Keidel: Yankees Still In Good Shape Despite Dropping Game 2

Astros Will Have Hunds Full In The Bronx

Jason Keidel
October 14, 2019 - 12:31 pm

Sometimes a loss is as convincing as a win. 

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Houston had the most wins in baseball this year. They had the biggest run differential. They were 63-21 at home, including the playoffs. They had more motivation. They had the best big-game ace on the mound, who led the American League in wins, innings pitched, WHIP, and strikeouts-to-walk ratio (300-42). 

And yet halfway through the 11th inning, the Astros and Yankees each had two runs on six hits. The Yankees lost with an emaciated bullpen and no white-hot pressure to win when they had already stolen home-field advantage by winning Game 1.  

The Astros could not lose Game 2 of the American League Championship Series and then win the series. Not because they were home, but because Justin Verlander pitched. He was their equalizer, their roadblock from bad losing streaks, their intelligent, intimidating and wildly talented pitcher. Maybe Yankees manager Aaron Boone was a bit too eager with his pitching, playing musical chairs with this relievers and leaving the Yanks bereft of bullpen arms at the end of this game. But he managed the game to win, just as the Bombers played to win. And if not for a meatball from Adam Ottavino, which George Springer launched into deep space, the Yanks may well have walked out of Houston with two wins. 

 Yankees right fielder Aaron Judge celebrates after hitting a two-run home run off Astros pitcher Justin Verlander during Game 2 of the ALCS on Oct. 13, 2019, in Houston.
Thomas B. Shea/USA TODAY Sports

So when Carlos Correa blasted the game-winning homer off of J.A. Happ — who has no business pitching in any high-wire playoff moment, especially in extra innings — Houston saved face, but not the series. 

Now the Astros must leave the perfect climes of their home park and fly north, where the temperature will start to plunge and the fever pitch of playoff baseball returns to its ancestral home. The Astros will not find their favorite thread counts, loving fans or home cooking when they enter the crucible of Yankee Stadium. And while it's perilous to predict three losses in five games for a team as gifted and gritty as the Astros, they are in real trouble now.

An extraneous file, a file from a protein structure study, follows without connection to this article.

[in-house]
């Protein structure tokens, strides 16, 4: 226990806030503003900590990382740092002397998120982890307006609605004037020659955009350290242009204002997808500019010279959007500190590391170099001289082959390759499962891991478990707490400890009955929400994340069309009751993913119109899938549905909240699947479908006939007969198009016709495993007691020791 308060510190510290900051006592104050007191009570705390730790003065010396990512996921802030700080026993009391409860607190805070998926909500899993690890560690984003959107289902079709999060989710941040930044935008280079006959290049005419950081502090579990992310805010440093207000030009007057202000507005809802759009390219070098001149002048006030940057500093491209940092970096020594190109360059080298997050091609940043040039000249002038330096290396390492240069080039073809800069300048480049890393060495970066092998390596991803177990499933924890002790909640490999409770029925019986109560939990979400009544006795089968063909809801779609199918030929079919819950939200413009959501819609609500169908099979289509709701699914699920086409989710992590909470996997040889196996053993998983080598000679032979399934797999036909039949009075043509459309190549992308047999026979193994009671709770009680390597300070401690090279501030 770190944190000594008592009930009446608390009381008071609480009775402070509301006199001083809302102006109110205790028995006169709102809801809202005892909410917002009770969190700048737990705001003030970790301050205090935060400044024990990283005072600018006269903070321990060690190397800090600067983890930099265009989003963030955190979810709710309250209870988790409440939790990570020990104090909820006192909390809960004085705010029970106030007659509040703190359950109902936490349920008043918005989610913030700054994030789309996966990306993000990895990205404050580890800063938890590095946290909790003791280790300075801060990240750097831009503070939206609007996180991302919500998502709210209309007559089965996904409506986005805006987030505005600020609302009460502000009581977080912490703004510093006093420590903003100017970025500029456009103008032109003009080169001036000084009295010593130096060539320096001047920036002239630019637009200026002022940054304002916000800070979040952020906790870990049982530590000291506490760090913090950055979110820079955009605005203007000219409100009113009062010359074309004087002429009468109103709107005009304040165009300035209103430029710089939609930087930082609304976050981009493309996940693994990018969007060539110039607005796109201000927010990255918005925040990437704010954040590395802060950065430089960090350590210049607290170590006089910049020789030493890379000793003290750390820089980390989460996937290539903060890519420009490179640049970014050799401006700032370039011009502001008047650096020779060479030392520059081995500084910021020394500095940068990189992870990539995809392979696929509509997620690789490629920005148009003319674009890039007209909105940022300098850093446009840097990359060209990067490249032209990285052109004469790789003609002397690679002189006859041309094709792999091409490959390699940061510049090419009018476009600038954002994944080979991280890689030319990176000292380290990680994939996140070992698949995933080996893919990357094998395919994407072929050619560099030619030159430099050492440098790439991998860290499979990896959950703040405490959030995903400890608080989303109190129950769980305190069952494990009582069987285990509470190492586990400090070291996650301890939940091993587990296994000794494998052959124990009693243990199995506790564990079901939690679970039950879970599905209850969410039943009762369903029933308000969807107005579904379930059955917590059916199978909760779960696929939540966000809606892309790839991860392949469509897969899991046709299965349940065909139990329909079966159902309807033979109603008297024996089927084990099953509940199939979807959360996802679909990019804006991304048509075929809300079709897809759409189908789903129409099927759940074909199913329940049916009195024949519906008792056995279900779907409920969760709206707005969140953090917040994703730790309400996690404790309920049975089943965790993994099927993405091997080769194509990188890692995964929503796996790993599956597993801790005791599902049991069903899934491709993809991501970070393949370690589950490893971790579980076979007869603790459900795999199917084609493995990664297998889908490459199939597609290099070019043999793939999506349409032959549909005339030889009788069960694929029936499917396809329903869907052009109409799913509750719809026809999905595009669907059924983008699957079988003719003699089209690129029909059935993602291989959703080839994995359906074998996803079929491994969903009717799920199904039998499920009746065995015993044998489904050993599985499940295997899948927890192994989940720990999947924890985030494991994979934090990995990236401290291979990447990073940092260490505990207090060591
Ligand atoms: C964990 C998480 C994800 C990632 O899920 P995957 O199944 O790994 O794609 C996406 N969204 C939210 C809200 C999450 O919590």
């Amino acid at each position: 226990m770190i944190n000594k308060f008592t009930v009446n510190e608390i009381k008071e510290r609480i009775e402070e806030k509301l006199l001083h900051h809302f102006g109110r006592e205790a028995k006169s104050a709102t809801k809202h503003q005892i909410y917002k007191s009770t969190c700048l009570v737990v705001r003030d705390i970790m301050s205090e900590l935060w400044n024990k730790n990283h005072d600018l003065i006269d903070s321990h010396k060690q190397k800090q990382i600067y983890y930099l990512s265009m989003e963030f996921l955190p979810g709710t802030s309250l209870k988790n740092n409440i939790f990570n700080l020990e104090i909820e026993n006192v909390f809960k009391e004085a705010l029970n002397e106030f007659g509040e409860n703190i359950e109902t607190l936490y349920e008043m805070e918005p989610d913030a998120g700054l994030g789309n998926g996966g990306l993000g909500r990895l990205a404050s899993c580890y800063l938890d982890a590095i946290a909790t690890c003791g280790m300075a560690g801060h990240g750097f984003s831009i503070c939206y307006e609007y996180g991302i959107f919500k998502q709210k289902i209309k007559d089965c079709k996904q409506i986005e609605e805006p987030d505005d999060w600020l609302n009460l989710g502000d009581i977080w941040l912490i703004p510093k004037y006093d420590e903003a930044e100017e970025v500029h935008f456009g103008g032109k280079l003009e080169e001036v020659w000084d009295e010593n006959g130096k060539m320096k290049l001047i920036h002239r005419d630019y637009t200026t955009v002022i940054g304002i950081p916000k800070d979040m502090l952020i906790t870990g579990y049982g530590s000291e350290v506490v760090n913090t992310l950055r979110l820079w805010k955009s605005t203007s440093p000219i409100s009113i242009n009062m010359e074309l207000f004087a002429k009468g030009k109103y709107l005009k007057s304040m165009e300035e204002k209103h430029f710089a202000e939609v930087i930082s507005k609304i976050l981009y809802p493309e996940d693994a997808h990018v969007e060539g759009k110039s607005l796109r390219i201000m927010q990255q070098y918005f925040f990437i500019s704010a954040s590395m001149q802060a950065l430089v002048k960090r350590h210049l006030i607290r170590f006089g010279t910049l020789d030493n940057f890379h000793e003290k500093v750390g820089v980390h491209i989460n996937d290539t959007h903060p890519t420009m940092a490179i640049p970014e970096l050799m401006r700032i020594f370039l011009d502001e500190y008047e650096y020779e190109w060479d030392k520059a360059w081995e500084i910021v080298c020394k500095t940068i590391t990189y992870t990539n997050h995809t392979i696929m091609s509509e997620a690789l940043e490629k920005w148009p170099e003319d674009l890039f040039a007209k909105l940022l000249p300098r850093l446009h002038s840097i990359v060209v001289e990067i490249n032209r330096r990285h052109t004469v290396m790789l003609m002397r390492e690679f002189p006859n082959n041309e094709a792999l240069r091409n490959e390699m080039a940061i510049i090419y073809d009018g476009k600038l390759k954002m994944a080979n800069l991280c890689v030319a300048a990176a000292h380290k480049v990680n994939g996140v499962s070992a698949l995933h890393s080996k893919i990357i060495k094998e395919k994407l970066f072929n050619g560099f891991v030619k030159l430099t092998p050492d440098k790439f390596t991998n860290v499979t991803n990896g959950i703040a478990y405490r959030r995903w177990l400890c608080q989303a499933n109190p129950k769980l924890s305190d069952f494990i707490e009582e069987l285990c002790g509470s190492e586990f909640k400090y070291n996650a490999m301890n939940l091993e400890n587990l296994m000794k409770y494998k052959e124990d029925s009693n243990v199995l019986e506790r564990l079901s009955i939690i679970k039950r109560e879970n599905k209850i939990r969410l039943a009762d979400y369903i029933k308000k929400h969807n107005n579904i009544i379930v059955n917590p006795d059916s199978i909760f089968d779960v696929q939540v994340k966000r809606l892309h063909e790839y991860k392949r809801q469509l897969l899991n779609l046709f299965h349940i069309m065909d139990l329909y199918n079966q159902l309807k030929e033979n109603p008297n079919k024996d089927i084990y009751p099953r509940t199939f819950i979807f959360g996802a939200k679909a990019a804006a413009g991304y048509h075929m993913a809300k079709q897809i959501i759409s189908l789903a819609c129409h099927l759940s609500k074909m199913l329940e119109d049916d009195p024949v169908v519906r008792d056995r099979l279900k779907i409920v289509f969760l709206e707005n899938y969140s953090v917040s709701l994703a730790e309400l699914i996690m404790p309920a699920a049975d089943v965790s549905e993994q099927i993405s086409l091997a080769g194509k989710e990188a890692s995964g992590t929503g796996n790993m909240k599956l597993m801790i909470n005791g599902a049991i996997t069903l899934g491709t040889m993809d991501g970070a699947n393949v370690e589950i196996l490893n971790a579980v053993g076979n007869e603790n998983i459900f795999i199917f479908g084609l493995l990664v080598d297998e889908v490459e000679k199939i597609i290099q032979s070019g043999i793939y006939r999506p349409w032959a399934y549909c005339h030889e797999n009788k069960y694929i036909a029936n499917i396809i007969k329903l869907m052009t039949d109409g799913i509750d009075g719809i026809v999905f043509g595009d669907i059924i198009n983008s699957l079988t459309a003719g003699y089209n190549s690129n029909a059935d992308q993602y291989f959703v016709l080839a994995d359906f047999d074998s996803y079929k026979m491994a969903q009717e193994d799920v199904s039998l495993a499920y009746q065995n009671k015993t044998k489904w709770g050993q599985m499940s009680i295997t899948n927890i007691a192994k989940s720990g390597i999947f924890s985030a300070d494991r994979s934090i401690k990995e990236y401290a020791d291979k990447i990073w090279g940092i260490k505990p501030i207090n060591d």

These aren't the Rays. With all due respect to Tampa Bay, an underrated, hardscrabble bunch that wins games despite all the inherent handicaps of a small market and galling home ballpark, the Yankees are here to win. They don't just match the Astros in talent, they surpass them in pedigree, in home-field advantage and gut-growling hunger to win a World Series that has eluded the Bronx Bombers for a decade. 

And unlike 2017, when Houston nudged past a pesky Yankees group that was largely happy to be there, the 2019 ALCS features a Yankees team in full. Two years ago, the Bombers shocked everyone by reaching Game 7 of the ALCS. In 2018, they ran into Boston's rolling ball of butcher knives. This year, the Yankees are that thing, that monster, that bottomless lineup that will eventually doom even the deepest rotations. 


As thrilling as Sunday night's game was — and it was almost impossible to walk away from the TV set for even a moment — it meant exponentially more to Houston than it did to New York. When the starting pitching was close to even, as it was in Game 1, the Yankees mopped the floor with the Astros and toyed with them for nine innings in a 7-0 rout. 

Yes, Gerrit Cole is starting Game 3. Cole may be the only pitcher more deadly than Verlander at the moment. He hasn't lost a single start since May 22, going 16-0 to finish the regular season. Cole has been equally sublime in the postseason, posting a 2-0 record and 0.57 ERA. The only reason Verlander (21-6) wouldn't bag the Cy Young is that Cole (20-5) would. 

But the Yankees aren't so dependent on any pitcher or position player. They've whipped teams at full strength and half-strength, and went 103-59 despite setting the all-time record for trips to the injured list … back in August! 

It's easy to forget the first game of the ALCS because the Yanks made it look so simple. Then add an 11-inning nail-biter with Houston's entire season on the line, and the chatter will revolve around the Astros' resilience. And there's a reason the Astros are here. They have the best rotation in the sport, more than enough bangers in the lineup and have more than enough moxie to make any club sweat. 

But unlike 2017, they are not the best team in baseball. That distinction goes to the Yankees. And over the next three games, in the Bronx, the Yankees plan to prove it. 

Follow Jason on Twitter at @JasonKeidel.